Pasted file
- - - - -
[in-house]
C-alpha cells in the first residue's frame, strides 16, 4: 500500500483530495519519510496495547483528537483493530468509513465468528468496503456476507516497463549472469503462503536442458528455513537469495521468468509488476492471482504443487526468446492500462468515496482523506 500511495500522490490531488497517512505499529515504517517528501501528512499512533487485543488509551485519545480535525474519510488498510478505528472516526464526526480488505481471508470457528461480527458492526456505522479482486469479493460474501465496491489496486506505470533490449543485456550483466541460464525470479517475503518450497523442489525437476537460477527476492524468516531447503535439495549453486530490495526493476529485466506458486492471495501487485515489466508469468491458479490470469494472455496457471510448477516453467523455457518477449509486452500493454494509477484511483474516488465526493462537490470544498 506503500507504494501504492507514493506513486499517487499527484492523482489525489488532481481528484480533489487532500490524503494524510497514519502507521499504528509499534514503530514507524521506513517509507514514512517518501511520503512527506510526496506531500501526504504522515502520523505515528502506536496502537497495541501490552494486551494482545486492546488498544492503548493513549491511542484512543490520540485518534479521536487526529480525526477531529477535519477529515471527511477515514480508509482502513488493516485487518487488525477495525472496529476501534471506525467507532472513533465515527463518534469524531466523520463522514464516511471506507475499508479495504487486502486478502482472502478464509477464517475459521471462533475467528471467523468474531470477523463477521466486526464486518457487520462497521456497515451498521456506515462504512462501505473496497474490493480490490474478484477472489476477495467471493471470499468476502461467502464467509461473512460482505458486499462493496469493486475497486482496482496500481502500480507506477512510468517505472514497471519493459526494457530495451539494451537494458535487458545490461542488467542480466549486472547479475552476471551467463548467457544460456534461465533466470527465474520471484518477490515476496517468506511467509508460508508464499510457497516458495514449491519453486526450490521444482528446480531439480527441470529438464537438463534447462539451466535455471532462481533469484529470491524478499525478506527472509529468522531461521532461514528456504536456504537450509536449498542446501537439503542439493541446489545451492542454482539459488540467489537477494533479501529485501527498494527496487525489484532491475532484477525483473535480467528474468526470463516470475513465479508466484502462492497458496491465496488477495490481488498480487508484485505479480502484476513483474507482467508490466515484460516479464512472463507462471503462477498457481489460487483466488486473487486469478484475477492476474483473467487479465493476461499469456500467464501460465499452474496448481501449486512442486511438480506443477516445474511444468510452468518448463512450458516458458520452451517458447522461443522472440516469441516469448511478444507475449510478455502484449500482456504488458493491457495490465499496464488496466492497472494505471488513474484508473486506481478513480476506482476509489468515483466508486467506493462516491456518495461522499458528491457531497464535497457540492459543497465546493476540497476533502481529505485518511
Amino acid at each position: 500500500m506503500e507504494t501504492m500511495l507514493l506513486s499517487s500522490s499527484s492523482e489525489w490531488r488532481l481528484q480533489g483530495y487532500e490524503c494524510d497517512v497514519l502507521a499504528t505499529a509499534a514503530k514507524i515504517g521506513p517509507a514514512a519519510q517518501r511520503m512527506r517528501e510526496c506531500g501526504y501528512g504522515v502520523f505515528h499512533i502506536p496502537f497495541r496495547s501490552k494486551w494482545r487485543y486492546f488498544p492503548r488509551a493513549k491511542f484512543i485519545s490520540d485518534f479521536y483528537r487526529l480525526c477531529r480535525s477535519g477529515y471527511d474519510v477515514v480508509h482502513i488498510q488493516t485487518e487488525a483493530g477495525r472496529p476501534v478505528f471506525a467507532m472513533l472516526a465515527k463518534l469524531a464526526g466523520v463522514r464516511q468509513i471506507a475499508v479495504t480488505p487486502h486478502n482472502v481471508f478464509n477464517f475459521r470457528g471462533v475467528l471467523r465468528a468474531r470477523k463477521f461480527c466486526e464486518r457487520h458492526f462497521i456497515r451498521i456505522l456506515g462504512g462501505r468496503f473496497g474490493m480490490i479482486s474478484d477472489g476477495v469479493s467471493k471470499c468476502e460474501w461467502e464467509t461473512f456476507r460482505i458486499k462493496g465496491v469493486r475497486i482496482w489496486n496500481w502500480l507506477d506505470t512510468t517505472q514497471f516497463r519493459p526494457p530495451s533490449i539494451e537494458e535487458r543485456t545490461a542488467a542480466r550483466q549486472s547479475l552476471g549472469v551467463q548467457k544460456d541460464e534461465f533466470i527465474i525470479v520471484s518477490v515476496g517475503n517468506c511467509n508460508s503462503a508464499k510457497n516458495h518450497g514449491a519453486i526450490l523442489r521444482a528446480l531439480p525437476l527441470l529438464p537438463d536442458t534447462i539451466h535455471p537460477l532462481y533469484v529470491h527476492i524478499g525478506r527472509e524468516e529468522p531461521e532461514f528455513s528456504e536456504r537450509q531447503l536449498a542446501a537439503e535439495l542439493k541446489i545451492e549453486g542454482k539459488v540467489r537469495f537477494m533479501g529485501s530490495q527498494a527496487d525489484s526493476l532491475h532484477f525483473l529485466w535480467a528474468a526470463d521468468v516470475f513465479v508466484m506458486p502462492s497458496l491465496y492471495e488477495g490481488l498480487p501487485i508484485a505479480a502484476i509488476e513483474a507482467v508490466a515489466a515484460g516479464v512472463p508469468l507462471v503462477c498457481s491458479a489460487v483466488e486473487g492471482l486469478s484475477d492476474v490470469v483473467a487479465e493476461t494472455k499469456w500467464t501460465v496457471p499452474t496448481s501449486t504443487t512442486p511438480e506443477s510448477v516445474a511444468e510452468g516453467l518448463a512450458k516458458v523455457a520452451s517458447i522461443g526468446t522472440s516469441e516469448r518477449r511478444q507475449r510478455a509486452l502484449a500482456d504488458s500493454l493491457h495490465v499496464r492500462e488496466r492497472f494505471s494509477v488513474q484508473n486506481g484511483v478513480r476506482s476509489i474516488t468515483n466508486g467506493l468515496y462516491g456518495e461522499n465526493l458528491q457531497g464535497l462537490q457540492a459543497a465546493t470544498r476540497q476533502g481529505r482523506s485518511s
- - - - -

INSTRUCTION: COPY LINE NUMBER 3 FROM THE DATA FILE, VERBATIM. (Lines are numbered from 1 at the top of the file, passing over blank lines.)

Amino acid at each position: 500500500m506503500e507504494t501504492m500511495l507514493l506513486s499517487s500522490s499527484s492523482e489525489w490531488r488532481l481528484q480533489g483530495y487532500e490524503c494524510d497517512v497514519l502507521a499504528t505499529a509499534a514503530k514507524i515504517g521506513p517509507a514514512a519519510q517518501r511520503m512527506r517528501e510526496c506531500g501526504y501528512g504522515v502520523f505515528h499512533i502506536p496502537f497495541r496495547s501490552k494486551w494482545r487485543y486492546f488498544p492503548r488509551a493513549k491511542f484512543i485519545s490520540d485518534f479521536y483528537r487526529l480525526c477531529r480535525s477535519g477529515y471527511d474519510v477515514v480508509h482502513i488498510q488493516t485487518e487488525a483493530g477495525r472496529p476501534v478505528f471506525a467507532m472513533l472516526a465515527k463518534l469524531a464526526g466523520v463522514r464516511q468509513i471506507a475499508v479495504t480488505p487486502h486478502n482472502v481471508f478464509n477464517f475459521r470457528g471462533v475467528l471467523r465468528a468474531r470477523k463477521f461480527c466486526e464486518r457487520h458492526f462497521i456497515r451498521i456505522l456506515g462504512g462501505r468496503f473496497g474490493m480490490i479482486s474478484d477472489g476477495v469479493s467471493k471470499c468476502e460474501w461467502e464467509t461473512f456476507r460482505i458486499k462493496g465496491v469493486r475497486i482496482w489496486n496500481w502500480l507506477d506505470t512510468t517505472q514497471f516497463r519493459p526494457p530495451s533490449i539494451e537494458e535487458r543485456t545490461a542488467a542480466r550483466q549486472s547479475l552476471g549472469v551467463q548467457k544460456d541460464e534461465f533466470i527465474i525470479v520471484s518477490v515476496g517475503n517468506c511467509n508460508s503462503a508464499k510457497n516458495h518450497g514449491a519453486i526450490l523442489r521444482a528446480l531439480p525437476l527441470l529438464p537438463d536442458t534447462i539451466h535455471p537460477l532462481y533469484v529470491h527476492i524478499g525478506r527472509e524468516e529468522p531461521e532461514f528455513s528456504e536456504r537450509q531447503l536449498a542446501a537439503e535439495l542439493k541446489i545451492e549453486g542454482k539459488v540467489r537469495f537477494m533479501g529485501s530490495q527498494a527496487d525489484s526493476l532491475h532484477f525483473l529485466w535480467a528474468a526470463d521468468v516470475f513465479v508466484m506458486p502462492s497458496l491465496y492471495e488477495g490481488l498480487p501487485i508484485a505479480a502484476i509488476e513483474a507482467v508490466a515489466a515484460g516479464v512472463p508469468l507462471v503462477c498457481s491458479a489460487v483466488e486473487g492471482l486469478s484475477d492476474v490470469v483473467a487479465e493476461t494472455k499469456w500467464t501460465v496457471p499452474t496448481s501449486t504443487t512442486p511438480e506443477s510448477v516445474a511444468e510452468g516453467l518448463a512450458k516458458v523455457a520452451s517458447i522461443g526468446t522472440s516469441e516469448r518477449r511478444q507475449r510478455a509486452l502484449a500482456d504488458s500493454l493491457h495490465v499496464r492500462e488496466r492497472f494505471s494509477v488513474q484508473n486506481g484511483v478513480r476506482s476509489i474516488t468515483n466508486g467506493l468515496y462516491g456518495e461522499n465526493l458528491q457531497g464535497l462537490q457540492a459543497a465546493t470544498r476540497q476533502g481529505r482523506s485518511s